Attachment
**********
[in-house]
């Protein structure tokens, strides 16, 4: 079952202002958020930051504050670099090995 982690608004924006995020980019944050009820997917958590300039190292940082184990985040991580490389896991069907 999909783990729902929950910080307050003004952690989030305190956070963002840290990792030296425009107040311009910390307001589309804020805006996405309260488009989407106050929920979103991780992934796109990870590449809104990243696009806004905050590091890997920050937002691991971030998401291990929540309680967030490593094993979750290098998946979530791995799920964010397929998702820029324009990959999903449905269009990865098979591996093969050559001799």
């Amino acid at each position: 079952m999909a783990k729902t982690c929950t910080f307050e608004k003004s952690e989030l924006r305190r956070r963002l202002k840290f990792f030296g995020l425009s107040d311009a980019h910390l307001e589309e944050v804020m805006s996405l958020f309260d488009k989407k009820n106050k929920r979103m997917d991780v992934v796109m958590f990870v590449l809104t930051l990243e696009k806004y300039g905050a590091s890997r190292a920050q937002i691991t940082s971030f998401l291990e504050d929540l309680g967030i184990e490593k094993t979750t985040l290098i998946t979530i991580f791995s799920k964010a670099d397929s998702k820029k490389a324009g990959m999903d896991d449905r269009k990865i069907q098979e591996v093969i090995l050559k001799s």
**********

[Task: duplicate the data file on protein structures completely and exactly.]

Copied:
[in-house]
């Protein structure tokens, strides 16, 4: 079952202002958020930051504050670099090995 982690608004924006995020980019944050009820997917958590300039190292940082184990985040991580490389896991069907 999909783990729902929950910080307050003004952690989030305190956070963002840290990792030296425009107040311009910390307001589309804020805006996405309260488009989407106050929920979103991780992934796109990870590449809104990243696009806004905050590091890997920050937002691991971030998401291990929540309680967030490593094993979750290098998946979530791995799920964010397929998702820029324009990959999903449905269009990865098979591996093969050559001799």
């Amino acid at each position: 079952m999909a783990k729902t982690c929950t910080f307050e608004k003004s952690e989030l924006r305190r956070r963002l202002k840290f990792f030296g995020l425009s107040d311009a980019h910390l307001e589309e944050v804020m805006s996405l958020f309260d488009k989407k009820n106050k929920r979103m997917d991780v992934v796109m958590f990870v590449l809104t930051l990243e696009k806004y300039g905050a590091s890997r190292a920050q937002i691991t940082s971030f998401l291990e504050d929540l309680g967030i184990e490593k094993t979750t985040l290098i998946t979530i991580f791995s799920k964010a670099d397929s998702k820029k490389a324009g990959m999903d896991d449905r269009k990865i069907q098979e591996v093969i090995l050559k001799s």